July 2005

the jungle is calling

In September this year, I’m going to be returning to Brazil to help with another seminar on Ayahuasca , the Shamanic tea that I tried last year with profound effects. (See AYAHUASCA and JANUARY THOUGHTS ABOUT AYAHUASCA in my Blog Archive). I’ve had loads of people ask about the seminar and its benefits. So I’ll summarise as follows.

  1. Ayahuasca is an ancient psychotropic plant medicine used by the Amzonian shamans for hundreds of years as a way of communicating with the Bigger Aspects of the Universe. Recently it’s been used by Western psychologists to explore new ways of healing alcoholics and addicts. I went to Brazil last year to do a documentary The Man Who Drank The Universe, about Ayahuasca and the effects it can have on ordinary people, ie. me. It was a profound and disturbing experience – but one with extraordinary benefits.

  2. The 10 day seminar takes place in a beautiful coastal resort in the North East of Brazil, in the state of Bahia, near to the town of Itacaré. The jungle surrounding Itacaré is a UNESCO world heritage site. The setting, food, and ambience is very supportive although the sessions with the tea can be quite disturbing.

  3. Participants take the brew 3 times over 6 nights (one day off in between each session). The dark brown, foul-tasting tea is drunk in the evening and induces an 8 hour trance in which participants can expect to experience very intense visions and psychological journeying. Many people also vomit profusely.

  4. Silvia Polivoy, the Argentinian psychologist who runs the seminars, is resolute that the session take place without any external coercion. The visions are allowed to unfold and work on people as they need, unlike traditional Shamanic practice where a Shaman will guide the trip with drums and singing. There is music but it acts mainly as a common thread to unite the group.

  5. The sessions take place communally in a hall by the sea. There are people to tend you through the session and the group dynamic is very important in the experience.

  6. Many people experience frightening and distressing visions. An equal number have incredibly blissful sessions. Regardless of the content of the 8 hour trips, almost all find that afterwards the visions acted as important keys, unlocking a whole expanse of mental landscape that had previously remained uncovered. My first trip was awful and sad. My second was spectacularly euphoric.

  7. The true benefit of Ayahuasca, I believe, comes in the psychological liberation is seems to enable after the visions are over. As a practising Buddhist, with deep ambivalence to the use of external drugs to achieve liberation, I found that a vast amount of anxiety and self-consciousness melted away after my experiences in the Jungle and that those benefits have lasted and integrated totally into my daily life.

I WOULD NOT RECOMMEND AYAHUASCA FOR EVERYONE – although I’m sure its benefits are universal, the process can be very frightening and distubing . But I am aware that my writings about the trip last year generated quite a lot of interest and those who feel drawn to the extreme experiences I went through can follow their own noses.

Ayahuasca is used by several Christian churches rooted in Brazilian culture – Santo Daimé being the most famous – but I should point out that its use is criminalised in all countries apart from Brazil, where its spiritual properties have been honoured. Silvia’s course in Bahia is a wonderfully supportive and genuine framework for exploring the tea’s use and the seminars offer a fortnight’s holiday that will tear the roof off your normal life.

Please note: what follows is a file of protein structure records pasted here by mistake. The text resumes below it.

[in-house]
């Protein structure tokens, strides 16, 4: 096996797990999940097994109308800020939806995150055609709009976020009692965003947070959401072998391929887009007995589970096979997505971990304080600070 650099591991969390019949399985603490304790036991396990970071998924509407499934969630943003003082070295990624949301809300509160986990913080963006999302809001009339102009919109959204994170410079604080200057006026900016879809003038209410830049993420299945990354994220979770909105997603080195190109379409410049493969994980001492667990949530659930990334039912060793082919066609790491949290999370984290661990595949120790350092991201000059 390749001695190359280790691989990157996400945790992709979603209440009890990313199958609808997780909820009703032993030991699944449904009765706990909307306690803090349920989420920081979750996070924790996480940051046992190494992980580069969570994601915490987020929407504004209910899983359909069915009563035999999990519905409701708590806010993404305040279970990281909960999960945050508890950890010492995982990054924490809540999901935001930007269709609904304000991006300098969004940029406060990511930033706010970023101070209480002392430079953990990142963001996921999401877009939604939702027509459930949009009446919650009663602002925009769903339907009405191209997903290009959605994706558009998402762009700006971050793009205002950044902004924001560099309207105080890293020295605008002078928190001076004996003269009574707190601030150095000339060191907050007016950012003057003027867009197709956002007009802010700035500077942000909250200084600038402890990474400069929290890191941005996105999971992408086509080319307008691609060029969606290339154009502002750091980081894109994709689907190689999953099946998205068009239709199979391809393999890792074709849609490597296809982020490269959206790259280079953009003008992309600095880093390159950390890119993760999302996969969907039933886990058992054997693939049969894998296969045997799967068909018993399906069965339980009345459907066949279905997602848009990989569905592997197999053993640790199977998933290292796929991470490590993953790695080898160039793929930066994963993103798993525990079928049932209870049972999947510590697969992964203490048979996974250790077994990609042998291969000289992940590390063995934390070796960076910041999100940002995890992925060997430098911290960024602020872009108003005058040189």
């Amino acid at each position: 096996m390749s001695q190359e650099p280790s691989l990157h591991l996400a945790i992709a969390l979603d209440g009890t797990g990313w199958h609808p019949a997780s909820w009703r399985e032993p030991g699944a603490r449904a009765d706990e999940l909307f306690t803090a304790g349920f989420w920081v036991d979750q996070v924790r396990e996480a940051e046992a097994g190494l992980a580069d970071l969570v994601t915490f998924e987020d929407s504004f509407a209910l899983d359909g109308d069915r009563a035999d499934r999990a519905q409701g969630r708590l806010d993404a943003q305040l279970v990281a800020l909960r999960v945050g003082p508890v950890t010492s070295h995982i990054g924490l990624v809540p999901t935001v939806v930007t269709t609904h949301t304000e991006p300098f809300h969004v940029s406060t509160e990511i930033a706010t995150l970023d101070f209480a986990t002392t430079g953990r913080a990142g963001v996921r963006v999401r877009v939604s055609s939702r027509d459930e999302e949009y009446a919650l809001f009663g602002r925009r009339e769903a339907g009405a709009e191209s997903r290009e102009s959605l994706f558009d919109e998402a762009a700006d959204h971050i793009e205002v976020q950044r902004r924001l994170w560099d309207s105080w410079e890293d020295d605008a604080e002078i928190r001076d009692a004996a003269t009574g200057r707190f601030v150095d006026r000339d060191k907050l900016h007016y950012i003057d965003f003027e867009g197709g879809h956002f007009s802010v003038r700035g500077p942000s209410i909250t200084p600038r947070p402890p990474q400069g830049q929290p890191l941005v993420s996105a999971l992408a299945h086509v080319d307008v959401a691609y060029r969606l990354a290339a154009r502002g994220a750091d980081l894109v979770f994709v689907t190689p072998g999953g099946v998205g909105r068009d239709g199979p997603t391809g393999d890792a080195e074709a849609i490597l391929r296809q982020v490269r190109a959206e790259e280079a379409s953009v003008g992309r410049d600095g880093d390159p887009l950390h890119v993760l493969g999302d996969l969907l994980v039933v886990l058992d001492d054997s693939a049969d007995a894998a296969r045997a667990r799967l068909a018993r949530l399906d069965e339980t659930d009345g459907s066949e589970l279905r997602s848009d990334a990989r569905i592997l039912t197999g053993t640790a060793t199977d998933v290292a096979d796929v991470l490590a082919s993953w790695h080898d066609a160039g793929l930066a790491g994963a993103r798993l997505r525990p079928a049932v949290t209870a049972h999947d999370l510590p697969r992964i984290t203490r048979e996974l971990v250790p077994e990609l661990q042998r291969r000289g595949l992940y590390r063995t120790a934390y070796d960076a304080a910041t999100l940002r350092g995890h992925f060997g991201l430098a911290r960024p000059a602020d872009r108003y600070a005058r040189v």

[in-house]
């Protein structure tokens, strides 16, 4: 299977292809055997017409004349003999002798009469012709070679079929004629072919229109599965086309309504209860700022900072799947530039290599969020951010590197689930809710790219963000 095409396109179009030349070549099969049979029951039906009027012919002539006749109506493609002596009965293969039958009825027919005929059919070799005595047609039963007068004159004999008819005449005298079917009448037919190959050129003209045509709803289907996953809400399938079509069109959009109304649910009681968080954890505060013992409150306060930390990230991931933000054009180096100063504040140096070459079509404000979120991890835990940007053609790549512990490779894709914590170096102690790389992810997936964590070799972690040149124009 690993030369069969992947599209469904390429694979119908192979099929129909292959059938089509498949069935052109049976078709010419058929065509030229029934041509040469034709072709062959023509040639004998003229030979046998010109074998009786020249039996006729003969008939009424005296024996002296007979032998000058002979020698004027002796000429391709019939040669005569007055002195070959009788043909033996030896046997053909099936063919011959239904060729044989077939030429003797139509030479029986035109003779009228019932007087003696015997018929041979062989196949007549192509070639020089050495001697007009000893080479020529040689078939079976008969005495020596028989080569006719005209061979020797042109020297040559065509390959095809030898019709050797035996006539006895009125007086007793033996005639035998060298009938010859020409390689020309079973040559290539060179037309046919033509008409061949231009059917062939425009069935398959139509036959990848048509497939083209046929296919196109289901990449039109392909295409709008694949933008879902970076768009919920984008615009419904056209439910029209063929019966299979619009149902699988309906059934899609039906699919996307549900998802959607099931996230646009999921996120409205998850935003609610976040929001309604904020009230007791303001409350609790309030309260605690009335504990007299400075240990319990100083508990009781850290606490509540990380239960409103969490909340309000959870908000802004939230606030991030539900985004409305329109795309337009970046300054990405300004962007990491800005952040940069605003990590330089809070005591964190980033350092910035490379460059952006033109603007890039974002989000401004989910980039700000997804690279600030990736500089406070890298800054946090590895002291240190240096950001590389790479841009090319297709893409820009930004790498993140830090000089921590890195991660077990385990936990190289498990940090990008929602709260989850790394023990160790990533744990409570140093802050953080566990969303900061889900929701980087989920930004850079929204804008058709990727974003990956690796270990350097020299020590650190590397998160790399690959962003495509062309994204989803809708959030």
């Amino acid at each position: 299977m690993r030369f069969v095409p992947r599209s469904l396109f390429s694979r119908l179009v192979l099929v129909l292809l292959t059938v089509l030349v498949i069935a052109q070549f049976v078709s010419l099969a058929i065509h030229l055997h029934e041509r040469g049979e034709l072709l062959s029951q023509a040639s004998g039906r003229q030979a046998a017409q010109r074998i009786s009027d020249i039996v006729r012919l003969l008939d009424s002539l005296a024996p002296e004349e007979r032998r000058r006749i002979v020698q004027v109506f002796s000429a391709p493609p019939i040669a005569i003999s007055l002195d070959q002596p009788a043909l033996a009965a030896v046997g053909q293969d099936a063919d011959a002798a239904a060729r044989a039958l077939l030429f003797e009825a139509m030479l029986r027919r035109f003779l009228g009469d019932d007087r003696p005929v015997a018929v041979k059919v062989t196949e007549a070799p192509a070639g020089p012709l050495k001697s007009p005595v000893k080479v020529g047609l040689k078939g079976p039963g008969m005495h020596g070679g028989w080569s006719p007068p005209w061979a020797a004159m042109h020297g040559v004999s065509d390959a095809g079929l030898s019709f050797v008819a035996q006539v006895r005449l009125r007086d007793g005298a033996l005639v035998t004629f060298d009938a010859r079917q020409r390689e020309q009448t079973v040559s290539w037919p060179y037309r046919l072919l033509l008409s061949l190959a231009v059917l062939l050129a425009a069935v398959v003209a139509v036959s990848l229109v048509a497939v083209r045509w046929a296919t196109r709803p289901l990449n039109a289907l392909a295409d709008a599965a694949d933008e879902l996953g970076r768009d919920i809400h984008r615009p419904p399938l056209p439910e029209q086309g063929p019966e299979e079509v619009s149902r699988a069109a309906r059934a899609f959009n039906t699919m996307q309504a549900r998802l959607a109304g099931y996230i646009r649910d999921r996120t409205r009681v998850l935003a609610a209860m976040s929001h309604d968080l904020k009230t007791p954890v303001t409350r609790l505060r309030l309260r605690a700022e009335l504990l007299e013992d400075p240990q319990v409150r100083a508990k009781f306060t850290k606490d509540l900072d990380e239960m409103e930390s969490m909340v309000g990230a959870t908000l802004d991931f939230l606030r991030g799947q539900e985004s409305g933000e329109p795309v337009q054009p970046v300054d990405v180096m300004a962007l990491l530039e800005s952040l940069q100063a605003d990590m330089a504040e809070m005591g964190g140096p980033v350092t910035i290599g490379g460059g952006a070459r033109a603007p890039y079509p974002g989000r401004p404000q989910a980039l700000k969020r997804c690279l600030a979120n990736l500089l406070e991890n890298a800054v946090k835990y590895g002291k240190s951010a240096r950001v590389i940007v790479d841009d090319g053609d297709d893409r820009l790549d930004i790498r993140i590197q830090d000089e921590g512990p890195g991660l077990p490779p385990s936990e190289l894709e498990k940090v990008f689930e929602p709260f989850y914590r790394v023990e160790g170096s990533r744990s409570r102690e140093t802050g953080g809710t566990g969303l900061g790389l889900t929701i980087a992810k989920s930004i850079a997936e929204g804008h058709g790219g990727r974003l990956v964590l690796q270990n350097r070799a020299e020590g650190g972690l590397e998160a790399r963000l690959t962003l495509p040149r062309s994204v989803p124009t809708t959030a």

As I mentioned, I’m over there this autumn teaching some basic meditation which I think helps navigate the intensity of the Ayahuasca experience. The course begins on the October 4th and finishes on the 12th

the jungle is calling



HOLY ISLAND 2005Had an amazing time on Arran this year. Went up a day early – straight after 3 weeks in the States – slightly jetlagged and very tired. Got off the big ferry at Brodick and caught a bus up to see Zangpo in Glenscorrodale just before he went into the 4 year long retreat.

Zang, a handsome young South African, had been in charge of Holy Island when I’d first visited there 5 years ago and for the last 3 years had been working on demolishing and rebuilding an derelict old farmhouse and turning it into a permanent Men’s Retreat Centre where the Traditional Tibetan long retreats could take place. After an bonkers, Milarepa-like building effort in the last 12 months, he and the hardcore of builder monks had created a beautiful shrine room, kitchen, yoga room and bedrooms for 21 men and 3 caretakers. The day after I saw him, he and the other 20 went into the fenced off Centre and kicked off 4 years of solid practice with 16 days of fasting. They won’t leave the compound until 2009!

It was weird to see them “closed-in” but inspiring in an odd way too. I set off to Holy Island very fired up. I couldn’t ever imagine setting aside that much of my life for Tibetan practice – but the energy those things generate is undeniably strong.

Stepping foot on the springy grass of the island, it was as if the intervening year concertina-ed into a few days. It felt entirely like home.

I mooched around for a few days reading over my notes and letting the incredible peace and energy of the place seep into my bones. I’d been working so hard and intensely in the States, it felt wonderful to relax so profoundly.

By the time my students arrived I was completely soft around the edges.

There were 20 this year which is a great number and they were a dynamic bunch. I think a bigger group allows people to be more committed, strangely. The teaching was remarkably easy. To be honest you could just push people out doors and get them to walk around the Island and they’d probably intuit meditation. But everyone seemed to pick up the practices really strongly – and I managed not to confuse anyone unduly.